Regardless of what you intend to do with these types of razor blades, you need to be mindful when it comes to what you do next, when you remove a ‘dull’ razor from your razor holder.
It doesn’t matter whether you intend to recycle or trash your used razor blades, you need to keep them out of harm’s way and, especially, away from children.
Always label as ‘Used razor blades’
When you dispose of razor blades in a wrapped-up, faceless pack, it’s fair to others to label it with a pen.
There are ways to store double-edged razor blades that reduce the risk to everyone.
- Replace them in the original razor blades container
Some suppliers of double-edged razor blades provide a compartment in the back of the pack-container where you can slide the used blade, where it can sit, out of harm’s way. The space in the container should be big enough to take all the blades of the original full pack. This can then go in the trash.
- Set up a container just for razor blades
This could be any container but it needs to be secure and have a big enough opening to take razor blades. An ideal container would be a low plastic bottle that has a child-proof top. Some say that you can’t recycle razor blades if you collect and store them this way. I would like to see this put to the test and see what happens if you turn up at a recycling depot with a load of double-edged razor blades.
- Sharps box at med centre
These are what medical professionals use for the safe storage of needles that have been used for injections. They will have such a box at any medical centre. It may be worth enquiring to see if they will take razor blades.
- Put razor blades in your own sharps box
Professional sharps boxes or blade-banks are available to buy. They are very secure and quite capacious. It would probably take a long time to fill a sharps box and would become heavy with the weight of steel razor blades. You would need to take it to your nearest recycling centre before it gets too heavy.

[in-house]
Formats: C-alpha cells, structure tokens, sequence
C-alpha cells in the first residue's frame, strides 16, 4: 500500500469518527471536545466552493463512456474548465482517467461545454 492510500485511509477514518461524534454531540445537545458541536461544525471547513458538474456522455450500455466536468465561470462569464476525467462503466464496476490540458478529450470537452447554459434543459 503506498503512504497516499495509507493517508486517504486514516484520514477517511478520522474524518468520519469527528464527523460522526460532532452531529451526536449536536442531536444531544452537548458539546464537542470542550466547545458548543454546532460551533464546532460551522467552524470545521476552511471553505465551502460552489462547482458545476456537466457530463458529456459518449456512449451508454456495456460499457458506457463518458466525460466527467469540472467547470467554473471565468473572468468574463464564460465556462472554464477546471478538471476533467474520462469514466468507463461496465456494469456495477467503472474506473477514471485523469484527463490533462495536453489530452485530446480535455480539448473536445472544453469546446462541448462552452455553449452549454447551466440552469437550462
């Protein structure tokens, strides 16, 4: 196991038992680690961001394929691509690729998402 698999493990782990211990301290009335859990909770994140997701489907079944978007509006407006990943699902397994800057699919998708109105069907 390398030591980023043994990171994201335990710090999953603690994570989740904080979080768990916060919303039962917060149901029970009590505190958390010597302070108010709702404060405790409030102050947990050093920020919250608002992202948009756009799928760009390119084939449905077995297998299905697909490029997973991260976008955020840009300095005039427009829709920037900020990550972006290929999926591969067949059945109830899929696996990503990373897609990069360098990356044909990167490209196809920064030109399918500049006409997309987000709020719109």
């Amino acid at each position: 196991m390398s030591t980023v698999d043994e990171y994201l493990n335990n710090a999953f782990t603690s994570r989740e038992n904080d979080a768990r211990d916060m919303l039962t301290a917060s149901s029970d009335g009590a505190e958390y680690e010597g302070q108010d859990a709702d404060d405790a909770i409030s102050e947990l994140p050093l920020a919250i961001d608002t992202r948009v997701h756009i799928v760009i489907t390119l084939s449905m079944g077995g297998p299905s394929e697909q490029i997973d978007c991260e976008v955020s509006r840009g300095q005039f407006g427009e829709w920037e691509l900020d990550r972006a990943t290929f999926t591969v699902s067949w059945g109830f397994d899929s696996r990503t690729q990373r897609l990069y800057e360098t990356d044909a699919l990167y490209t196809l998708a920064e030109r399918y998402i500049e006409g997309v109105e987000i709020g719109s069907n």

When you reach the point where you want to finally dispose of razor blades that you’ve been collecting, contact your local recycling centre and ask them what their procedure is. They will most likely direct you to their scrap metals container.
They may suggest that you make a habit of filling a recyclable tin rather than plastic. The tin, together with all the razor blades, can be recycled. If the recycling centre can’t or won’t cooperate, you may need to make arrangements to put your razor blades in the trash.
What are the main players saying about how to dispose of razor blades?
What Gillette are doing with used razor blades
Gillette has partnered with an international organisation that can recycle razor blades. TerraCycle, who describe themselves as “ an innovative company that has become a global leader in recycling hard-to-recycle waste”, will take used razor blades and smelt them down to be used for new metal products.
Gillette makes the point that all razor blades can be recycled, regardless of whether they’ve been damaged.
- Request an envelope from TerraCycle. These are designed to take up to 12 razor blades. The envelope will take 2 to 3 weeks to reach you. To apply for an envelope, click here.
- Collect your used razor blades and disposable razors. Keep them in a safe place, out of the reach of minors.
- Place your collection of used razor blades in the envelope and post it back to TerraCycle.
Dispose of razor blades using a blade bank
Get a blade-bank for used razor blades
There are a selection of blade-banks available that are designed for the purpose of safely storing used razor blades. They are easy and convenient to use. You can find out more about the options at executive-shaving.co.uk.
Why did people put razors in walls?
This is something that appears to have started in the 1950s when it wasn’t easy to recycle razor blades. Anyone who possesses an old house may find a hidden stash of old razor blades in the walls where there is a cavity. The usual place would be a bathroom wall. Specifically a wall that had a medicine cabinet attached.
The procedure, in those days, was to have a slot in the back of the cabinet that allowed razor blades to drop straight through into the cavity. In some cases there would be a specially designed wall-tile that had a slot which would take razor blades and make them disappear into the wall cavity.